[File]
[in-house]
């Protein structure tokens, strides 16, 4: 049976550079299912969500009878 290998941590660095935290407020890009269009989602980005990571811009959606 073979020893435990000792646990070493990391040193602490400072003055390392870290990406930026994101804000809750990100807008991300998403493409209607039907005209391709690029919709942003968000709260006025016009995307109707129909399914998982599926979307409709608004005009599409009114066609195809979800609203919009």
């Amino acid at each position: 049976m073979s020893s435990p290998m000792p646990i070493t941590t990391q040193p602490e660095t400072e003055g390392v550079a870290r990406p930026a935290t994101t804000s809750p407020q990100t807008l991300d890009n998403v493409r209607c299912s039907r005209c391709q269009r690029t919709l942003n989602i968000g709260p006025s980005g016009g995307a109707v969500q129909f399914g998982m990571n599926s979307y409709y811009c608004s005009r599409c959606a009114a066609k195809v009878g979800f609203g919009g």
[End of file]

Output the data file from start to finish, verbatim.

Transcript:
[in-house]
């Protein structure tokens, strides 16, 4: 049976550079299912969500009878 290998941590660095935290407020890009269009989602980005990571811009959606 073979020893435990000792646990070493990391040193602490400072003055390392870290990406930026994101804000809750990100807008991300998403493409209607039907005209391709690029919709942003968000709260006025016009995307109707129909399914998982599926979307409709608004005009599409009114066609195809979800609203919009």
């Amino acid at each position: 049976m073979s020893s435990p290998m000792p646990i070493t941590t990391q040193p602490e660095t400072e003055g390392v550079a870290r990406p930026a935290t994101t804000s809750p407020q990100t807008l991300d890009n998403v493409r209607c299912s039907r005209c391709q269009r690029t919709l942003n989602i968000g709260p006025s980005g016009g995307a109707v969500q129909f399914g998982m990571n599926s979307y409709y811009c608004s005009r599409c959606a009114a066609k195809v009878g979800f609203g919009g």